Someone had brought a sheep to browse in the meadow, and it had cleared the top of the mound. Apparently the animal had been released to defecate outside the cropped circle, but it had been a very fastidious animal. It had dropped only a single pellet, and then moved a respectable distance away before dropping another.
Shaking his head in wonderment, he went back to his pack and took out the walkie-talkie. He called the base and Peterson acknowledged.
“Jones Meadow is all clear,” he reported. “The campers were here, but they have gone. There’s no litter or bike marks. There’s evidence that the grass has been eaten, not smoked, and there’s sheep droppings here almost as large as golf balls. I’ll catch a fish and camp here tonight. I should be in around noon tomorrow. Ten-four and out.”
He caught a trout, built a fire, and cooked supper. Afterward he unrolled his sleeping bag atop the mound and sat watching the sunset as he played his harmonica. The last notes he sent quavering through the gathering darkness were from “Love’s Old Sweet Song.” The stars were coming out. Beneath the spangled sky he crawled into his sleeping bag, and as usual when he slept in the open, he went immediately to sleep.
He awoke prematurely. The sun, still well below the eastern ridge, was striking the snows of Hallman’s Peak, but he had not been awakened by the diffused light. Ground fog coiled around him. Across the meadow a bird trilled, its notes hanging in the air. Drowsily he closed his eyes, chiding himself for letting a natural sound awaken him, and he dozed again. From the edge of sleep he heard once more the bird’s song, and this time it brought him starkly awake.
Out of the lilting, dipping harmonies of a mocking bird emerged the refrain from “Love’s Old Sweet Song.”
He sat up and looked around. Coiling and swirling around the hillock where he sat, the ground fog turned the mound into an island in a pond of mist. It was an unreal world, and the song bending around him was unreal to the point of enchantment. The song ceased, but the enchantment deepened. Dimly he discerned a movement in the fog down toward the creek. Wisps coiled and coalesced into an apparition moving toward him. The wraith materialized as a girl, gray emerging from grayness, moving toward him.
As she drew nearer he could distinguish her form clearly above the knee-deep fog. At first he thought she was naked and trailing the mists around her. He saw the inward curve of her hips and her wide-spaced, high-borne breasts. She moved with buoyant grace on lissome legs, her flesh gray with the silvery hue of birchbark. From her ease of movement, high breasts, and square shoulders he placed her age as approximately that of his sister—seventeen.
He remembered that Haney had reported several campers on the meadow, and he reached over and drew his walkie-talkie closer. If the lone, naked girl was a lure in a badger game, wariness was advisable, and the walkie-talkie would bring help. He did not like to think ill of a girl who moved so gracefully, but this one was an oddball. She had dyed her hair green.
On closer view he could see she wore a dress of sorts, a veil that covered but hardly concealed her, but despite the attractions revealed through her gown, his attention was drawn to her eyes. He could forgive her for dyeing her hair to match her eyes,—they were a deep jade green, luminous and friendly and questioning, and they seemed to gather the light from the pale dawn. His grip on the portable radio relaxed. He could not think ill of a girl with such eyes.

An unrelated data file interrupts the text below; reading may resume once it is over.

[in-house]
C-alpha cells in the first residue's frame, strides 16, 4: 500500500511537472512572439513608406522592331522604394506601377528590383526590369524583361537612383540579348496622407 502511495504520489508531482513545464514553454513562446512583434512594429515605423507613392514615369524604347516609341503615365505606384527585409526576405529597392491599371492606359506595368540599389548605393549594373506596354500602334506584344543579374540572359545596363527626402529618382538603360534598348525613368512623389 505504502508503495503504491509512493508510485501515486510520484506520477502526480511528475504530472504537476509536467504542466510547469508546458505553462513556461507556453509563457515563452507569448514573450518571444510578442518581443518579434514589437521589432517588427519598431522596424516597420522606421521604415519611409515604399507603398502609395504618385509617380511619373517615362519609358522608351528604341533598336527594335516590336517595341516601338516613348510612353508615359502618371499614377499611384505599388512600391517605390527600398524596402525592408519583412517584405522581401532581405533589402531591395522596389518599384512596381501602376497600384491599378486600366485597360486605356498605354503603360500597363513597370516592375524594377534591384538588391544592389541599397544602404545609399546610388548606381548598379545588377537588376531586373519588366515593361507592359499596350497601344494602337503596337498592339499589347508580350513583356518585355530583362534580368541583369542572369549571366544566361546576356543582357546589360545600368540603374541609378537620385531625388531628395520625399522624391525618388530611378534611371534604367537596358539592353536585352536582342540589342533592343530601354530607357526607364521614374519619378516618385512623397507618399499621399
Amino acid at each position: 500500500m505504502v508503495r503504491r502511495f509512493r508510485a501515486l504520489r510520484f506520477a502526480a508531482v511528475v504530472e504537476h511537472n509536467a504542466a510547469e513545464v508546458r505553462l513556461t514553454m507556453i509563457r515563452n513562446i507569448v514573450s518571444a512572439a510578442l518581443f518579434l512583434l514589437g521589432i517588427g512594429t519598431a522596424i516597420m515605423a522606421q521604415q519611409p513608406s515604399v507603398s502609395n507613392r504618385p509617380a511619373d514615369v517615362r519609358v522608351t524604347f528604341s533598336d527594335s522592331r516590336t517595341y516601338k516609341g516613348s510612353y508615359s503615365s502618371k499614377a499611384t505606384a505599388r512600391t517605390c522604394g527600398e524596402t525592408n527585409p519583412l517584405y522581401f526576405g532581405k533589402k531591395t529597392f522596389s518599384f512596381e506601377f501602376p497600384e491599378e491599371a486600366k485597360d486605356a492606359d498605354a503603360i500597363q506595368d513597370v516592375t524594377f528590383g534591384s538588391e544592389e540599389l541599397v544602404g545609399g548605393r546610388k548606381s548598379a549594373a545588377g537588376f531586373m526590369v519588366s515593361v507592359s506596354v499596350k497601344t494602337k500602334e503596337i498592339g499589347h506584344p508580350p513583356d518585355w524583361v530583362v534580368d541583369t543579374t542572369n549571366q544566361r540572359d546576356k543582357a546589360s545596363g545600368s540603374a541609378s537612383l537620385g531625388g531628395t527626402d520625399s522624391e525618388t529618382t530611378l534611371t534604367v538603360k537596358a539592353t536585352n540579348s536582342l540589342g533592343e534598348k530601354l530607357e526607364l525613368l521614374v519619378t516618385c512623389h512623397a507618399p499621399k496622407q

Suddenly he wanted to believe in her hair too. Thick, luxuriant, and wavy, it looked as natural on her as clover in a meadow, and it too, flowing almost to her shoulders, seemed to draw light from the dawn. Though the proof was not definitive, the green swash of her pubic hair beneath the transparent gown supported his sudden theory that the hair was genuine. He wanted to believe in her hair, to believe in her, although caution warned him she might belong to some cult whose leader had decreed that all hair must be dyed green.
Yet the girl approaching him followed no leader, he sensed. Her poised elegance, her grace, the warm but regal smile beneath her finely arched eyebrows bespoke the inner assurance of one born to command. In fact her regality denied her semi-nudity. Given dignity by her bearing, her rather absurd dress became an imperial robe.
In curiously unaccented words her voice fluted toward him. “Good-morning-sir. Did-you-enjoy-a-refreshing-and-wholesome-night’s-rest?”
“Yes, ma’am,” he said, reaching for his coat and donning it as he scrambled to his feet.
The title of respect came involuntarily to his lips despite her youth, and he scrambled to his feet because he felt it improper to address her from a sitting position. Despite its lack of intonation, her speech carried a sense of noblesse oblige that made her seem actually concerned over the quality of his night’s rest. Hers was the manner of a queen inquiring into the welfare of a beloved subject.
“Excuse me, ma’am, but when I’m out like this I usually sleep with my trousers on.”
He was mildly astonished to hear himself apologizing for his lack of nudity. Standing near her, he towered a foot above her, and she asked, “How tall are you?”
“How tall am I?”
His coat caught her eye. She reached over and fingered the fabric of his cuff, looking up at him to say, “This is superb material. Was it a once-in-a-lifetime buy?”
“No, ma’am. It’s government issue.”
“What color is it?”
The sun had topped the rim of the ridge, so there could be no question about the color of his coat.
“Green,” he answered. “The same as your hair and eyes.”
“You have a superb head of hair,” she said. “May I inspect its marvelous quality?”
He bent his head. She ran her fingers through his hair, fingering the strands, feeling their texture. “And what color is this?”
She cupped his chin to straighten his head and stroked her fingers over his cheeks. “It’s growing out of your face.”
Her speech rhythm was growing so natural he caught the astonishment in her voice.
“I haven’t shaved yet, ma’am.”
“May I watch you shave?”
“What’s the color of your eyes?”
She questioned him with a child’s artlessness, but her green eyes, open, friendly, and curious, seemed to be listening too. It was as if she were looking into his eyes to watch the words form in his mind and eliciting from them all their shades of meaning. She was investigating him, and he was supposed to be investigating her. It was well that she was charming and regal and very different, but he had official responsibilities.